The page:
This week we kept things simple because I knew I planned to do a lot outside. On Monday, we read An Egg is Quiet by Dianna Aston and Egg by Kevin Henkes. Then we did an easy math activity with some chicks and eggs (Video of this activity HERE).
Next, I took the kids to Lowe’s to pick up some potting soil and frost-hardy flowers. Finn chose some yellow pansies, Lydia chose purple, and I grabbed pink snapdragons for myself.
They love to pull things in the wagon, so I loaded it up with our pots of old dirt and let them pull it to the back end of the yard where we dump our old potting soil.
Then I got to observe the most interesting thing…
Finn started out pulling the wagon on his own.
Then Lydia (who loves to be my helper) jumped in and they both pulled the handle. I said nothing during the whole process because I was curious to see if they’d figure out it didn’t work to share the handle.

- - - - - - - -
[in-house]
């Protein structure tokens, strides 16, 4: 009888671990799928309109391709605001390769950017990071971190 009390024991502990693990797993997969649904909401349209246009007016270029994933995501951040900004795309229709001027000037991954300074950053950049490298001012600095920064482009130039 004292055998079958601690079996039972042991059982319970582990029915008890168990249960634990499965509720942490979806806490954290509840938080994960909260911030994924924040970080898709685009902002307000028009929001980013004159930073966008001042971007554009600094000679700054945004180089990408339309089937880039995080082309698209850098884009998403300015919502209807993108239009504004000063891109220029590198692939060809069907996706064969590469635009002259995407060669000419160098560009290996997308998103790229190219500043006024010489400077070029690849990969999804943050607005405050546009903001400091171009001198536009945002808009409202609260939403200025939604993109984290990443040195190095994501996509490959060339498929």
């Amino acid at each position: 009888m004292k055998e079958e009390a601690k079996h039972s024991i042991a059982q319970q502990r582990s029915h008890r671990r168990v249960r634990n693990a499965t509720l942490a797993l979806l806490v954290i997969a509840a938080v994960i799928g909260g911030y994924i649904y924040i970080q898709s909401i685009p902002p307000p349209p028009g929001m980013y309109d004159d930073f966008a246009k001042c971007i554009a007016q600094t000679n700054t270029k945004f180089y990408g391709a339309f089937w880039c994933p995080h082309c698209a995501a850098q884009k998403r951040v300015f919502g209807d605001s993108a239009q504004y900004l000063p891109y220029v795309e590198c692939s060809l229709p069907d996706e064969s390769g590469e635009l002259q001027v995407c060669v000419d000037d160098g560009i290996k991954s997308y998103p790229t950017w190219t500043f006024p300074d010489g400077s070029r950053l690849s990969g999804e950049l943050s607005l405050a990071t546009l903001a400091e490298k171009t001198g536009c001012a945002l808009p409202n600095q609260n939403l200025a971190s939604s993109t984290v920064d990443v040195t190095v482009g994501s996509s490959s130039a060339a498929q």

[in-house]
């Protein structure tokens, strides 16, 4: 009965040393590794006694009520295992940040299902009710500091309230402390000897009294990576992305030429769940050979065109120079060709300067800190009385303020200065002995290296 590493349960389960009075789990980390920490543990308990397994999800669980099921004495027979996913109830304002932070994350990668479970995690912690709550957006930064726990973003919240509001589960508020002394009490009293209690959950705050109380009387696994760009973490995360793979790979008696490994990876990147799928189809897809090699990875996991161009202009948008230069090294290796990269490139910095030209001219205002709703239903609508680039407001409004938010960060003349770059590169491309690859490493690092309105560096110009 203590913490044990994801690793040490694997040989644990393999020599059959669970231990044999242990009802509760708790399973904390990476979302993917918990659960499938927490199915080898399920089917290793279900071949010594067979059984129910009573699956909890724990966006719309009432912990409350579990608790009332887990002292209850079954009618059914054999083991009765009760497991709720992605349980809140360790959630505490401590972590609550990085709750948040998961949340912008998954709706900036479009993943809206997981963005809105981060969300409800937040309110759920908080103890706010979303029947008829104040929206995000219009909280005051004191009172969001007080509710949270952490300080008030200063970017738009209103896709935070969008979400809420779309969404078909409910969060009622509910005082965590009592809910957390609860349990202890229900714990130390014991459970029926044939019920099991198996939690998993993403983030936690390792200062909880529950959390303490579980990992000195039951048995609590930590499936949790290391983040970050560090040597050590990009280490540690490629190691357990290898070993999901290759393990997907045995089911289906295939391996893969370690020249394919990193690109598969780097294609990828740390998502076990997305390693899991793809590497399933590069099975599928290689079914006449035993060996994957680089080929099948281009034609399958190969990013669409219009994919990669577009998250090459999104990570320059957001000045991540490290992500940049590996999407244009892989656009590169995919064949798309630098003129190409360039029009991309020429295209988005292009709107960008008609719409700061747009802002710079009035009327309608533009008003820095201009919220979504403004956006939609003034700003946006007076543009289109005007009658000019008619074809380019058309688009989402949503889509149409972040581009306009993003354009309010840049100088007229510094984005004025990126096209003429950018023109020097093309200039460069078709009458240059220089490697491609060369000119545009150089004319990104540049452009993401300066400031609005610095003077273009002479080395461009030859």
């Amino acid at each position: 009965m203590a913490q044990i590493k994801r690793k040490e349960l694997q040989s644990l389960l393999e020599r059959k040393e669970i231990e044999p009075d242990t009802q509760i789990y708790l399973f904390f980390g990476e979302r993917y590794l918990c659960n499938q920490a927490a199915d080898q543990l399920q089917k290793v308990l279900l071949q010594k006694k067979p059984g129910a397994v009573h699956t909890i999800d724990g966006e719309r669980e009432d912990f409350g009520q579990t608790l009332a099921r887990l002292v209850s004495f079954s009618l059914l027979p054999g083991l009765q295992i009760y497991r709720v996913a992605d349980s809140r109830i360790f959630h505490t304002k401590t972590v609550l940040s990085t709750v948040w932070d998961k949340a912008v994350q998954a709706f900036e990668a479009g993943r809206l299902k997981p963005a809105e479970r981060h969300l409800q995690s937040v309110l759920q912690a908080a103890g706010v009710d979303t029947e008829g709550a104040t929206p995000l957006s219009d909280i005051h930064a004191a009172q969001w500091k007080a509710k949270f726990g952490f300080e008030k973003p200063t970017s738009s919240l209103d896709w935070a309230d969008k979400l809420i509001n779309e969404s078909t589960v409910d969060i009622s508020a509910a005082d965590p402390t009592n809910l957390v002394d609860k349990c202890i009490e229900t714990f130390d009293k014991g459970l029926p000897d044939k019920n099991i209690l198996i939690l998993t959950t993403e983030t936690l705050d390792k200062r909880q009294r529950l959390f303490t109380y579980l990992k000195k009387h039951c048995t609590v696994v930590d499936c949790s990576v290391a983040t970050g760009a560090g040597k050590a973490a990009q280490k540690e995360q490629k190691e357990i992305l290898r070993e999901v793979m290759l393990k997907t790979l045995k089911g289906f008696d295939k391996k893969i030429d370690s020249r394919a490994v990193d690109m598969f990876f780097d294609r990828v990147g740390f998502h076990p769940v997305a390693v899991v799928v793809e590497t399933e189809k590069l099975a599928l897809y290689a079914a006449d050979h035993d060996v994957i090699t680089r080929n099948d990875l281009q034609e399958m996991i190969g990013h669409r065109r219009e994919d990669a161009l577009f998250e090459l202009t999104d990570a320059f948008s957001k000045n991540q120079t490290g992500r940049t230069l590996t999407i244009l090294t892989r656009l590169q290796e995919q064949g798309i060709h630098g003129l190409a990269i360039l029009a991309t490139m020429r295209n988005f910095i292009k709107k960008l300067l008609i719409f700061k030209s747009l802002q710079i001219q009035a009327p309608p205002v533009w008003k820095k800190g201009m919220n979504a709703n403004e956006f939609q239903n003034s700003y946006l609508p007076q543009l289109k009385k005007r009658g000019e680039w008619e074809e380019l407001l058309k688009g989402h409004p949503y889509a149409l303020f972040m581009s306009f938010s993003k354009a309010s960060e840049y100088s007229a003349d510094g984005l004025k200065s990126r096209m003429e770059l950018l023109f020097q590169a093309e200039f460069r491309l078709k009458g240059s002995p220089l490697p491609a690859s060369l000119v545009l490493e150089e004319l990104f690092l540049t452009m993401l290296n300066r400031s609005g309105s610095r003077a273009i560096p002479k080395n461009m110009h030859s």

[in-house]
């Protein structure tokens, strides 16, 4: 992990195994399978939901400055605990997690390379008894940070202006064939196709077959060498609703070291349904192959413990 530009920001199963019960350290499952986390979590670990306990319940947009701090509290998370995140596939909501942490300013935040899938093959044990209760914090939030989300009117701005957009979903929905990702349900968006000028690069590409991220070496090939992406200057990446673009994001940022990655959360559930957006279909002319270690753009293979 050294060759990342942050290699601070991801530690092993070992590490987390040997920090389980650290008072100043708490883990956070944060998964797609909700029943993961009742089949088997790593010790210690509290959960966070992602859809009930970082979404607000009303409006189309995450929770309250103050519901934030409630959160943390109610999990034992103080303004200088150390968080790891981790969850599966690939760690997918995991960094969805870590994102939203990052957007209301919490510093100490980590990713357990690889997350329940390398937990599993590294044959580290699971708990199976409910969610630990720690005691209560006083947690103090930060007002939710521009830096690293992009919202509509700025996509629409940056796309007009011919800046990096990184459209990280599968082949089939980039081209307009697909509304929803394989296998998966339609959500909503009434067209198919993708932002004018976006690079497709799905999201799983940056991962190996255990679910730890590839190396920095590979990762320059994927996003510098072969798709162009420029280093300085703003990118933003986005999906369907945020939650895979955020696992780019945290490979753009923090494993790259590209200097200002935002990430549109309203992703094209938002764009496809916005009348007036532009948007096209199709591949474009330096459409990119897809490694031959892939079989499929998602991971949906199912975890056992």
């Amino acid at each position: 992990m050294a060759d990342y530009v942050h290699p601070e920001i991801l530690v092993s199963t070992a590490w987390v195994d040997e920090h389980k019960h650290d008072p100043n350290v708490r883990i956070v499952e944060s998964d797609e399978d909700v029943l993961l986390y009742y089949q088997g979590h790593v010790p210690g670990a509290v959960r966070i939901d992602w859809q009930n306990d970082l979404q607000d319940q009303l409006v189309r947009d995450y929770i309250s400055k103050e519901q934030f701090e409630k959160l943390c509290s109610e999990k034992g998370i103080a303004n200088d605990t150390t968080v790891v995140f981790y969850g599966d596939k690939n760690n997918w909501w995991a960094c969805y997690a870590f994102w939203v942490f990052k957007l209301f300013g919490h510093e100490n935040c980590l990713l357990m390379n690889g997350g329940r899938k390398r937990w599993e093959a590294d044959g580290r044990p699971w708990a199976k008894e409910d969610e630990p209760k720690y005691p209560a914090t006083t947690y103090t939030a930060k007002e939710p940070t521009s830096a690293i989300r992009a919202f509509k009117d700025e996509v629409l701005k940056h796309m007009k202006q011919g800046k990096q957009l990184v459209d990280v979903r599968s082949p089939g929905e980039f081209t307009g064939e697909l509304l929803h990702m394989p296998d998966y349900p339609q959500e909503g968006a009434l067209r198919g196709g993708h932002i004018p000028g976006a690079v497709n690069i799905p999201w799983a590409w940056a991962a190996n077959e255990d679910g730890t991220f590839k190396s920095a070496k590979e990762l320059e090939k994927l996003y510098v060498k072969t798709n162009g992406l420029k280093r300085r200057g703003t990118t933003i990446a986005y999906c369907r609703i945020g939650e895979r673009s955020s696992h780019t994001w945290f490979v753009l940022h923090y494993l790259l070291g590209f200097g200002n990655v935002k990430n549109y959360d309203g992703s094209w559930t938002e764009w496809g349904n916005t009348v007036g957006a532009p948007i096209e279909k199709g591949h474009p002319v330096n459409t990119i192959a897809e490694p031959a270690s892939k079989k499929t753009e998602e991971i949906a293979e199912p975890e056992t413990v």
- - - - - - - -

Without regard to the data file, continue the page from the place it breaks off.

Without me saying a word, Finn suggested, “Hey Lids, you pull and I’ll push.” They solved a problem…on their own.
I was so happy for them I could’ve done a cartwheel in the yard. They were able to figure it out for themselves!
After we dumped the old soil, we…
We planted all the new flowers and then went inside for lunch and long nap (Praise the Lord).
As the kids were napping, I thought to myself that in just two hours, we’d completed our physical activity for the day, a problem-solving activity spontaneously occurred, and we’d had some real world mini-lessons in Entomology, Zoology, and Botany. And all I had to do was take them outside.
Then I thought, “Why do I make this so hard sometimes?”
Learning isn’t dependent on cool manipulatives, fancy printables, or the perfect curriculum.
The only two things required for learning to happen are opportunity and a curious mind.
It doesn’t have to be hard at all.
New Badger Hollow Story Guide is up in the shop. A Bargain for Frances